Sep 28, 2014; Cincinnati, OH, USA; Former Cincinnati Reds great Pete Rose is acknowledged by the crowd during a game with the Pittsburgh Pirates and the Cincinnati Reds at Great American Ball Park. The Reds won 4-1. Mandatory Credit: David Kohl-USA TODAY Sports
Pete Rose thinks he’s going to get into the Hall of Fame someday, dead or alive, according to an interview set to run on CBS News tomorrow morning. I tend to agree with the Hit King and still hold out hope that he finds his way to Cooperstown sooner rather than later, but Rose has this subtle way of digging at baseball that continues to derail his momentum. Case in point: picking this scab just days before the World Series is scheduled to start.
The Kansas City Royals and San Francisco Giants have treated baseball fans to a special October, with the Royals surprising everyone and the mediocre Giants turning on their jets once again in the autumn air. The last thing baseball wants is to open up part of its scandalous past, right at this shining moment.
More from Cincinnati Reds
- Johnny Cueto Trade: Reds Winners?
- Reds Recap: Win to Start the 2nd Half
- Does MLB Enslave Pete Rose?
- ICYMI: MLB All Star Weekend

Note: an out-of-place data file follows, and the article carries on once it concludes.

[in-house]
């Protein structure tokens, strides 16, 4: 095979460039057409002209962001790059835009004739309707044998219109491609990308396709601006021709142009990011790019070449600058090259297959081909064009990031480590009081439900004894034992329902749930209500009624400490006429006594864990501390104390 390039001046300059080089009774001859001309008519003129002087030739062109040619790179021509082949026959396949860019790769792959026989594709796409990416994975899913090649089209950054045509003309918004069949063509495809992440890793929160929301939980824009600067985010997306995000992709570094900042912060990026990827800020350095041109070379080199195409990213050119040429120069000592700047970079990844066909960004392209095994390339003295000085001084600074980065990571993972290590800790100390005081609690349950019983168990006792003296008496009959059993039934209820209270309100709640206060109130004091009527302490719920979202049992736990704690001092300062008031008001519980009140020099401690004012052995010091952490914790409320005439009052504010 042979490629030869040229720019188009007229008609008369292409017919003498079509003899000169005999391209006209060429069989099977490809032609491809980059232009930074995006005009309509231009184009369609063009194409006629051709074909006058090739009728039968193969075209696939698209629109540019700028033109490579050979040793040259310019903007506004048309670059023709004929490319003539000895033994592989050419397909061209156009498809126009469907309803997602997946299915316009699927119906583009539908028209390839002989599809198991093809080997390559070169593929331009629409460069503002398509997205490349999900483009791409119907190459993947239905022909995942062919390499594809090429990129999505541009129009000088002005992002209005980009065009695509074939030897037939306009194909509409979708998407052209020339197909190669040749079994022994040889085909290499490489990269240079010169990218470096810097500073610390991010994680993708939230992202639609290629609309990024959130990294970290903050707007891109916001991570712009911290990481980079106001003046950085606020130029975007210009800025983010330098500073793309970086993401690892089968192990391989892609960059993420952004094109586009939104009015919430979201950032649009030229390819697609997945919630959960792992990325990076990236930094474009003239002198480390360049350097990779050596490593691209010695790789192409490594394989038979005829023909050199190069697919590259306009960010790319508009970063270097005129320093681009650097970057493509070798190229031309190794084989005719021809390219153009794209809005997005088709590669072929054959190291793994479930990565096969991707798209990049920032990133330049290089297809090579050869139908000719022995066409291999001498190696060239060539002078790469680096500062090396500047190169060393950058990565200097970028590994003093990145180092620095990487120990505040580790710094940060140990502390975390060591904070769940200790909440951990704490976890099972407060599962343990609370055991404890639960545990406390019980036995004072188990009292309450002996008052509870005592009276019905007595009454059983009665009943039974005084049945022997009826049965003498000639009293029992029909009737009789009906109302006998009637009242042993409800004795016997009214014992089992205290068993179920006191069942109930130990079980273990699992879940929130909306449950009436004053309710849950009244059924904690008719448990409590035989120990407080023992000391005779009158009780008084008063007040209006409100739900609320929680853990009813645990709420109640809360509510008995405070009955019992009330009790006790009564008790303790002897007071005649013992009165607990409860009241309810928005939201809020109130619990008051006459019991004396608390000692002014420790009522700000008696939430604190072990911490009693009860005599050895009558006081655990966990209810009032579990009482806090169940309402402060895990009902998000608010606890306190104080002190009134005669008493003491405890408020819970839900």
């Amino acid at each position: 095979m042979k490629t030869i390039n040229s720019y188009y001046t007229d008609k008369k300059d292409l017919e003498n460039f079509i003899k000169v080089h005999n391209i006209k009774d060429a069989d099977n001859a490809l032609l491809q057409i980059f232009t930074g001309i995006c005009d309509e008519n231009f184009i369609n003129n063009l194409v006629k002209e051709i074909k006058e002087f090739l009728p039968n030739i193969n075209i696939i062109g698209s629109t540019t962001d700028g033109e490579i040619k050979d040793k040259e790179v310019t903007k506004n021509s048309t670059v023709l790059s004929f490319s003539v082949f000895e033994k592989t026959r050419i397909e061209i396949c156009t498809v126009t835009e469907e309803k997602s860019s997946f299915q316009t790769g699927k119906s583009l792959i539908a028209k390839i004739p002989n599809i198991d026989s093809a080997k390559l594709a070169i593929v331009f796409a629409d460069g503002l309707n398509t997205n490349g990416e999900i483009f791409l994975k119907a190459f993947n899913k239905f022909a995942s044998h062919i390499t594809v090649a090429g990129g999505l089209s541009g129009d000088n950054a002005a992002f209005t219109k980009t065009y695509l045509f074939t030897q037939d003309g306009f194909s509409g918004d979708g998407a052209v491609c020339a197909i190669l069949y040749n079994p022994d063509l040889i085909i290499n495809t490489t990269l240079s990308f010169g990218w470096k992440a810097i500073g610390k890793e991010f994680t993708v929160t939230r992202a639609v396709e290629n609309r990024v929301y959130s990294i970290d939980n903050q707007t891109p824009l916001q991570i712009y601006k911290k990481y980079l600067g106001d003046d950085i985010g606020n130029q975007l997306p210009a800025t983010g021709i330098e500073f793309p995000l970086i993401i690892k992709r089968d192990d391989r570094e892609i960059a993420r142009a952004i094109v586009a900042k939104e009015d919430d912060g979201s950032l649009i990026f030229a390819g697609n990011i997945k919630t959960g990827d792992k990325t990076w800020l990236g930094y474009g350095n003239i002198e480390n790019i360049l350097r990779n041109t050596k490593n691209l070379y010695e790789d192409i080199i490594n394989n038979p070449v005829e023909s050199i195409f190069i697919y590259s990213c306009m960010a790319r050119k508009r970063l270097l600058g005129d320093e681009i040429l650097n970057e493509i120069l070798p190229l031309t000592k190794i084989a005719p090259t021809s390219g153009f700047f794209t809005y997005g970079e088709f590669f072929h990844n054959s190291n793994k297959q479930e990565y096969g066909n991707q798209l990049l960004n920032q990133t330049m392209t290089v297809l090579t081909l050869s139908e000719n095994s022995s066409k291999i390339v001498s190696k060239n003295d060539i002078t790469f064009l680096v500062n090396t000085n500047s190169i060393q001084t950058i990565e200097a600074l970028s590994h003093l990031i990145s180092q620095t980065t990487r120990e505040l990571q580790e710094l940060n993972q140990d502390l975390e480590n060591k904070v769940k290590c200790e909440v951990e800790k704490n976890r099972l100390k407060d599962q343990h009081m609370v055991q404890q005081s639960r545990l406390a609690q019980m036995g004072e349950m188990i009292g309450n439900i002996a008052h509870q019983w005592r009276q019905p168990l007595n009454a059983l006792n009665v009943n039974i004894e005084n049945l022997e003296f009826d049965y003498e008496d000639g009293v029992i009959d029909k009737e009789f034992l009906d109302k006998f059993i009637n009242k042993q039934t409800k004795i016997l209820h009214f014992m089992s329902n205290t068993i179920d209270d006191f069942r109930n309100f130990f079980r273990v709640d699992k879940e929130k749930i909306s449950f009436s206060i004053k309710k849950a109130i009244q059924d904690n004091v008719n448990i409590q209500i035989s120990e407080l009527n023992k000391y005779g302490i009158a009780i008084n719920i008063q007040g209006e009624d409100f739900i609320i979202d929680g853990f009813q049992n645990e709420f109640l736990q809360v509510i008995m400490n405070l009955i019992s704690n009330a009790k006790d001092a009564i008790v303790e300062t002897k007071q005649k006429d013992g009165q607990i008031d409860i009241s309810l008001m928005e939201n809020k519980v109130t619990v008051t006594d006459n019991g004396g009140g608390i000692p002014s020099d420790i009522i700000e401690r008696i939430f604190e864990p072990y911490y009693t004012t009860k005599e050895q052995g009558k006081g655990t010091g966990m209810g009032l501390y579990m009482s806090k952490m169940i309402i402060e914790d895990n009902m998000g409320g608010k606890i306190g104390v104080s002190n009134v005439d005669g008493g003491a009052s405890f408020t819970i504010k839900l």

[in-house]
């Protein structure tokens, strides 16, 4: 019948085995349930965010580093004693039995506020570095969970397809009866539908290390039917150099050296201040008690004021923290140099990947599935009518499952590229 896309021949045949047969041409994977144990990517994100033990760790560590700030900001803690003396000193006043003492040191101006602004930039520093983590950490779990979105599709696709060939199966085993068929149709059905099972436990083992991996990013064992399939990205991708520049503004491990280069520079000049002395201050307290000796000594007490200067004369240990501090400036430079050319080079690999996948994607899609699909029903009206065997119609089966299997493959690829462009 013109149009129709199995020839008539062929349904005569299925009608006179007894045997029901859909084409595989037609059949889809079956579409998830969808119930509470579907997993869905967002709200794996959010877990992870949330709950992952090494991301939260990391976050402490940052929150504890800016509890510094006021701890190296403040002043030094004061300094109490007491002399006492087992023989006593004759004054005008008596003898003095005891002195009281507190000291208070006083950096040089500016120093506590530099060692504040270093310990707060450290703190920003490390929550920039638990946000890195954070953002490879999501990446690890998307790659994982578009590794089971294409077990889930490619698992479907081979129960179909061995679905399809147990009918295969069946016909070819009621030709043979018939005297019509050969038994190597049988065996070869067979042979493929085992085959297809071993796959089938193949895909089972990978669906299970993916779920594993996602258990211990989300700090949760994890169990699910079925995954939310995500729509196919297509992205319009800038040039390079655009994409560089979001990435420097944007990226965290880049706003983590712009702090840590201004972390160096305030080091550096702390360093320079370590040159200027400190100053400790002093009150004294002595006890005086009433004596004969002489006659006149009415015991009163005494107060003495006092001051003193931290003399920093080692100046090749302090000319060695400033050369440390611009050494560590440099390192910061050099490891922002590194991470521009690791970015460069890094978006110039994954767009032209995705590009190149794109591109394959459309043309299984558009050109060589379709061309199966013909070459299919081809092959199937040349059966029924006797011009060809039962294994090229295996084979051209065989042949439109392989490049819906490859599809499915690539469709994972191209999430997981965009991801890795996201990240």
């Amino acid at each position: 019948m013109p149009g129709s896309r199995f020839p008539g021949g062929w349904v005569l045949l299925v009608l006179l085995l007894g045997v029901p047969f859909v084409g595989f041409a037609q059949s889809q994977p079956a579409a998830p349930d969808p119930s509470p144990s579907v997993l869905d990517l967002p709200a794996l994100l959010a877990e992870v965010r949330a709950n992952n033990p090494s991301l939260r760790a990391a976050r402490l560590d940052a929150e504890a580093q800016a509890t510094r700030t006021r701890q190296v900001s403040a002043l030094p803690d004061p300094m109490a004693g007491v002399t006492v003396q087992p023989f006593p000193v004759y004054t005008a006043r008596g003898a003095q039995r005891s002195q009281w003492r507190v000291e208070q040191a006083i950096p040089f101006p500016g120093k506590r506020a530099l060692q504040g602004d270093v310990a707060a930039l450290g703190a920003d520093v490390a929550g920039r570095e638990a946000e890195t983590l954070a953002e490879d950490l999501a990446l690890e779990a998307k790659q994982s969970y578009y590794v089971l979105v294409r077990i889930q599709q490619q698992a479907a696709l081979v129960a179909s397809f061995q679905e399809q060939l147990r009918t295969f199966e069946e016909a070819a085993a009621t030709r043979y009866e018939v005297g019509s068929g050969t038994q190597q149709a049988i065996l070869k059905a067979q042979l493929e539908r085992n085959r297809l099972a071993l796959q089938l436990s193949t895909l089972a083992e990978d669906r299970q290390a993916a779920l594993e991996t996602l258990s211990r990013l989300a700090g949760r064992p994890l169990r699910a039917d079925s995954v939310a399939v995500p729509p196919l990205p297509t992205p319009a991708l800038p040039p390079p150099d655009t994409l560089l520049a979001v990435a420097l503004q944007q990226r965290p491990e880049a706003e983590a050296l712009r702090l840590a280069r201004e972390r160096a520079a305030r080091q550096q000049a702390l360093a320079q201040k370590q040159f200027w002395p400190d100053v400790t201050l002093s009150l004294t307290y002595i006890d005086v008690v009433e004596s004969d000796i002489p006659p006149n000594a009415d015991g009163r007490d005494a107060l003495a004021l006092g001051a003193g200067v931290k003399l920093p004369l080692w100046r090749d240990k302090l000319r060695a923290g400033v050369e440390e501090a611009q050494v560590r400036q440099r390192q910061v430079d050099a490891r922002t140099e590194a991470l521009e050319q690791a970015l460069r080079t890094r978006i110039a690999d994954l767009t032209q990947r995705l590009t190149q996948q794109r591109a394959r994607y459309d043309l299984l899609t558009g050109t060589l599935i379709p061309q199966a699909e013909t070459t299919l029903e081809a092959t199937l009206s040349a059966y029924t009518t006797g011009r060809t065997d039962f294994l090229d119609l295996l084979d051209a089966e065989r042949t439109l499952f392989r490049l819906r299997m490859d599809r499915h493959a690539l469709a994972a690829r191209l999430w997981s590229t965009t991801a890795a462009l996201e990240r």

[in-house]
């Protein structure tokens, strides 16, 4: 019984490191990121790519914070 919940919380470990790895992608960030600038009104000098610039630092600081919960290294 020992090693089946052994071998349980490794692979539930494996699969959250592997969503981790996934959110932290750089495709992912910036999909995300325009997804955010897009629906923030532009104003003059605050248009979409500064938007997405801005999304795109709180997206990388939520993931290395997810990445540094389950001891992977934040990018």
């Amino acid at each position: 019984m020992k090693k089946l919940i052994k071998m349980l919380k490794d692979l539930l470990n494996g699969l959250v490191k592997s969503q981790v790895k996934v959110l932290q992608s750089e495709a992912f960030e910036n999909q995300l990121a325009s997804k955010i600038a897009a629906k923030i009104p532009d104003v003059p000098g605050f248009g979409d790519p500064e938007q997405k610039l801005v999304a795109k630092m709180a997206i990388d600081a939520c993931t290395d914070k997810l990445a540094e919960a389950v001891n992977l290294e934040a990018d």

- Reds Recap: Brewers’ Fireworks
Pete has a history of tweaking MLB’s suits, of course, including the release of his 2004 book, My Prison Without Bars, to coincide with that year’s Hall of Fame elections. He followed that up with a book this spring that started getting noticed in January, again around the time of the HOF election.
According to former Philadelphia Phillies teammate, Hall of Fame third baseman Mike Schmidt, that stunt helped to derail a plan that Commissioner Bud Selig had in place to get Rose reinstated.
In between, Rose has taken all the shots he could at MLB through the press, while at the same time paying some lip service to playing nice-nice and putting it all behind him.
It’s not just Pete Rose who has tampered with Major League Baseball’s spotlight, though. New York Yankees third baseman/shortstop/DH/albatross Alex Rodriguez famously opted out of his $252-million contract during Game 4 of the 2007 World Series.
I have no proof of this, but it seems to me that’s about the time when A-Rod’s relationship with MLB really started to cool and he took a decidedly sharp turn down the path toward becoming A-Fraud, at least in baseball’s eyes and actions.
With Selig on his way out and Rob Manfred set to take the reins in January, Pete Rose should be in his best position yet to lobby for reinstatement. For that to come to pass, though, he needs to keep an eye on the clock.
At this time of year, especially this year, nobody puts KC in the corner.